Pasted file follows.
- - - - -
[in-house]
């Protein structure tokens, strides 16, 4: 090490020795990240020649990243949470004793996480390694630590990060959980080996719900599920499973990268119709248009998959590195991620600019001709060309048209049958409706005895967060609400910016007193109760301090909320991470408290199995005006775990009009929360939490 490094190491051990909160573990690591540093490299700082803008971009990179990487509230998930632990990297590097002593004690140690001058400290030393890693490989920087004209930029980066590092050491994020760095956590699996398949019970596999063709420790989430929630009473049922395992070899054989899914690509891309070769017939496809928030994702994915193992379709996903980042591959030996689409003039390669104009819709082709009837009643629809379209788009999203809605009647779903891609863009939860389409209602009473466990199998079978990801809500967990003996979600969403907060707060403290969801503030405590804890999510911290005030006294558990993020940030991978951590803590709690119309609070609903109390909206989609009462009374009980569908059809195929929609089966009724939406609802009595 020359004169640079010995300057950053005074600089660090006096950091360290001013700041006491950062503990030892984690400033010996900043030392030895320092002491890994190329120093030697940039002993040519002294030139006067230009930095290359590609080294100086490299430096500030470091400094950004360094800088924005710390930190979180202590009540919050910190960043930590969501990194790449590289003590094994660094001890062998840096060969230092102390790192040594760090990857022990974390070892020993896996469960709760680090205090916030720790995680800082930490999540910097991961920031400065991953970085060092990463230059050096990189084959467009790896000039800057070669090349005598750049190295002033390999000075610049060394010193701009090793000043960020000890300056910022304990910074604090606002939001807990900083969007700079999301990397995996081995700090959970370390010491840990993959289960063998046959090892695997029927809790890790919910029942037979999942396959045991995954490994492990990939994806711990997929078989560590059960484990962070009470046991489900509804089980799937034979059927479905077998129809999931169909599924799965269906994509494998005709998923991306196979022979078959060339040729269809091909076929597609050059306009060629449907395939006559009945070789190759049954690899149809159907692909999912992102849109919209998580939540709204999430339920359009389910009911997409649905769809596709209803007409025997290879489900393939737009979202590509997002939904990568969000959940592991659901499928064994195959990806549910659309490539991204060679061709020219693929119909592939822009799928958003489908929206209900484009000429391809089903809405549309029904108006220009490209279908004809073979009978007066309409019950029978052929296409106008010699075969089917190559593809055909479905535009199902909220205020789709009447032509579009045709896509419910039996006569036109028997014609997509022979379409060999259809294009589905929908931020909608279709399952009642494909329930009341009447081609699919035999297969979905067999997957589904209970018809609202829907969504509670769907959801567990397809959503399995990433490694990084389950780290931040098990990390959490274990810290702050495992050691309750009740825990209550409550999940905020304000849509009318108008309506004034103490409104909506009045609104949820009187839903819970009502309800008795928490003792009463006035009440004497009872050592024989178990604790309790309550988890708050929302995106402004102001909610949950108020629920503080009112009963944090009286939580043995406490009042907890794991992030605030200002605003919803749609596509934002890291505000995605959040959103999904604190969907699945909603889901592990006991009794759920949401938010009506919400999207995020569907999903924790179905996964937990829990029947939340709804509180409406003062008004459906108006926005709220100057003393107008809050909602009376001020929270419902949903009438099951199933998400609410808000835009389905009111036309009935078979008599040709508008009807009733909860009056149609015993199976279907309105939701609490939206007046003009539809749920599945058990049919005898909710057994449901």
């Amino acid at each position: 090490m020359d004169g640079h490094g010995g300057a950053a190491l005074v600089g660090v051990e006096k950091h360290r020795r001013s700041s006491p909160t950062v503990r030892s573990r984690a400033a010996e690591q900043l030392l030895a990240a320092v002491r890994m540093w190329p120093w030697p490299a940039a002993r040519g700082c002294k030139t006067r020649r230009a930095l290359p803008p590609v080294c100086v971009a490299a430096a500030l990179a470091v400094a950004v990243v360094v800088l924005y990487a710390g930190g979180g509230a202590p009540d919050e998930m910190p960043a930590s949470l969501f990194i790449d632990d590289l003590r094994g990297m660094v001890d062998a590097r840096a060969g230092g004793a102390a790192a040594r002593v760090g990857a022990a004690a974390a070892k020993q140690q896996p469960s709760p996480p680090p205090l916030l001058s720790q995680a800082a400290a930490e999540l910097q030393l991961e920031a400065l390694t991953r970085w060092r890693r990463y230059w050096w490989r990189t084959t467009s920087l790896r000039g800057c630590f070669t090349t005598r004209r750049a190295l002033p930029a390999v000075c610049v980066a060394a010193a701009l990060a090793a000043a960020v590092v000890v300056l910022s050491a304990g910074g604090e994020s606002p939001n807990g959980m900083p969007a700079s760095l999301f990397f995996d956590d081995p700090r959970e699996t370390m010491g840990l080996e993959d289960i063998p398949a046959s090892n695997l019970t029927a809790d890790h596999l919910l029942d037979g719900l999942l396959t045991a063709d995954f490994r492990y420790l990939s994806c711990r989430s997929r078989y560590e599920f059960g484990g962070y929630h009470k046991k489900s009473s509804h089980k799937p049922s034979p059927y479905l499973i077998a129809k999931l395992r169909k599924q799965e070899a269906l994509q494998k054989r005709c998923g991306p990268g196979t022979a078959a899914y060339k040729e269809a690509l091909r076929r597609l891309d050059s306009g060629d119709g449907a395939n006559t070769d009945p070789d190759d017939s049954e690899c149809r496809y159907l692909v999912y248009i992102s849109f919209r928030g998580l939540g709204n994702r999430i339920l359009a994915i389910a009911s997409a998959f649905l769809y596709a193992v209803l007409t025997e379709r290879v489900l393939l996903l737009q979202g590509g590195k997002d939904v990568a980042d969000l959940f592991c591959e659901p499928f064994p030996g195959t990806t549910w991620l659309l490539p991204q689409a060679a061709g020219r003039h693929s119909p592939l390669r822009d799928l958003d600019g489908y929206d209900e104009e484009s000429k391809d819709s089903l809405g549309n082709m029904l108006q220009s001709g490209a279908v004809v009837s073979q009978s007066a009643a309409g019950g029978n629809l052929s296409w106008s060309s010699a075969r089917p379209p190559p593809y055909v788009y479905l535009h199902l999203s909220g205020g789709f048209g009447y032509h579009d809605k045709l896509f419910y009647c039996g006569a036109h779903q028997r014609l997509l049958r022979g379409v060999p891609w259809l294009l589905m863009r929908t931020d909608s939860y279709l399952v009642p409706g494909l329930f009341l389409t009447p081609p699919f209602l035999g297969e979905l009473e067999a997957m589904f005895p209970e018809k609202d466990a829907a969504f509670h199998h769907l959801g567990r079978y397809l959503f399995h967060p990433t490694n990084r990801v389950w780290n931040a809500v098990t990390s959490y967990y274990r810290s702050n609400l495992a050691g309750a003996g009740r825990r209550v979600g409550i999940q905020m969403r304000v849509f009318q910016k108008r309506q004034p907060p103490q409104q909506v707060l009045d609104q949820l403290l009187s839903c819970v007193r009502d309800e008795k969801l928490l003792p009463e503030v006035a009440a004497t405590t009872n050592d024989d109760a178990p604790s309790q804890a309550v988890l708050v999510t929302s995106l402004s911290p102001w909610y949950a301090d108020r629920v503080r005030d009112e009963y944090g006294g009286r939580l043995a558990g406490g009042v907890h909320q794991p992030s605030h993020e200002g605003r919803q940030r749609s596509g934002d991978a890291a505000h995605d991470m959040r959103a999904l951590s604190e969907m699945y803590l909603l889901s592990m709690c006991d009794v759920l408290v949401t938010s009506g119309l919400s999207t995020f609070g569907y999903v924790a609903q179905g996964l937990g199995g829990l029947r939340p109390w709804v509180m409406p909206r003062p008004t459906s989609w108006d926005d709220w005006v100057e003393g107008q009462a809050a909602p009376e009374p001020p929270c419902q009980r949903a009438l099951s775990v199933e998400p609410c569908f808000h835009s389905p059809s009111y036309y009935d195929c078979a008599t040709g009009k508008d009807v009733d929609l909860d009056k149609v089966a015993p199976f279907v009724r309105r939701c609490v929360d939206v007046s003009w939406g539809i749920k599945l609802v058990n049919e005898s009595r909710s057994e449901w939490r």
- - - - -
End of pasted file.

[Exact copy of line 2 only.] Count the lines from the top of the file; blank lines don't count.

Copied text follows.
């Protein structure tokens, strides 16, 4: 090490020795990240020649990243949470004793996480390694630590990060959980080996719900599920499973990268119709248009998959590195991620600019001709060309048209049958409706005895967060609400910016007193109760301090909320991470408290199995005006775990009009929360939490 490094190491051990909160573990690591540093490299700082803008971009990179990487509230998930632990990297590097002593004690140690001058400290030393890693490989920087004209930029980066590092050491994020760095956590699996398949019970596999063709420790989430929630009473049922395992070899054989899914690509891309070769017939496809928030994702994915193992379709996903980042591959030996689409003039390669104009819709082709009837009643629809379209788009999203809605009647779903891609863009939860389409209602009473466990199998079978990801809500967990003996979600969403907060707060403290969801503030405590804890999510911290005030006294558990993020940030991978951590803590709690119309609070609903109390909206989609009462009374009980569908059809195929929609089966009724939406609802009595 020359004169640079010995300057950053005074600089660090006096950091360290001013700041006491950062503990030892984690400033010996900043030392030895320092002491890994190329120093030697940039002993040519002294030139006067230009930095290359590609080294100086490299430096500030470091400094950004360094800088924005710390930190979180202590009540919050910190960043930590969501990194790449590289003590094994660094001890062998840096060969230092102390790192040594760090990857022990974390070892020993896996469960709760680090205090916030720790995680800082930490999540910097991961920031400065991953970085060092990463230059050096990189084959467009790896000039800057070669090349005598750049190295002033390999000075610049060394010193701009090793000043960020000890300056910022304990910074604090606002939001807990900083969007700079999301990397995996081995700090959970370390010491840990993959289960063998046959090892695997029927809790890790919910029942037979999942396959045991995954490994492990990939994806711990997929078989560590059960484990962070009470046991489900509804089980799937034979059927479905077998129809999931169909599924799965269906994509494998005709998923991306196979022979078959060339040729269809091909076929597609050059306009060629449907395939006559009945070789190759049954690899149809159907692909999912992102849109919209998580939540709204999430339920359009389910009911997409649905769809596709209803007409025997290879489900393939737009979202590509997002939904990568969000959940592991659901499928064994195959990806549910659309490539991204060679061709020219693929119909592939822009799928958003489908929206209900484009000429391809089903809405549309029904108006220009490209279908004809073979009978007066309409019950029978052929296409106008010699075969089917190559593809055909479905535009199902909220205020789709009447032509579009045709896509419910039996006569036109028997014609997509022979379409060999259809294009589905929908931020909608279709399952009642494909329930009341009447081609699919035999297969979905067999997957589904209970018809609202829907969504509670769907959801567990397809959503399995990433490694990084389950780290931040098990990390959490274990810290702050495992050691309750009740825990209550409550999940905020304000849509009318108008309506004034103490409104909506009045609104949820009187839903819970009502309800008795928490003792009463006035009440004497009872050592024989178990604790309790309550988890708050929302995106402004102001909610949950108020629920503080009112009963944090009286939580043995406490009042907890794991992030605030200002605003919803749609596509934002890291505000995605959040959103999904604190969907699945909603889901592990006991009794759920949401938010009506919400999207995020569907999903924790179905996964937990829990029947939340709804509180409406003062008004459906108006926005709220100057003393107008809050909602009376001020929270419902949903009438099951199933998400609410808000835009389905009111036309009935078979008599040709508008009807009733909860009056149609015993199976279907309105939701609490939206007046003009539809749920599945058990049919005898909710057994449901």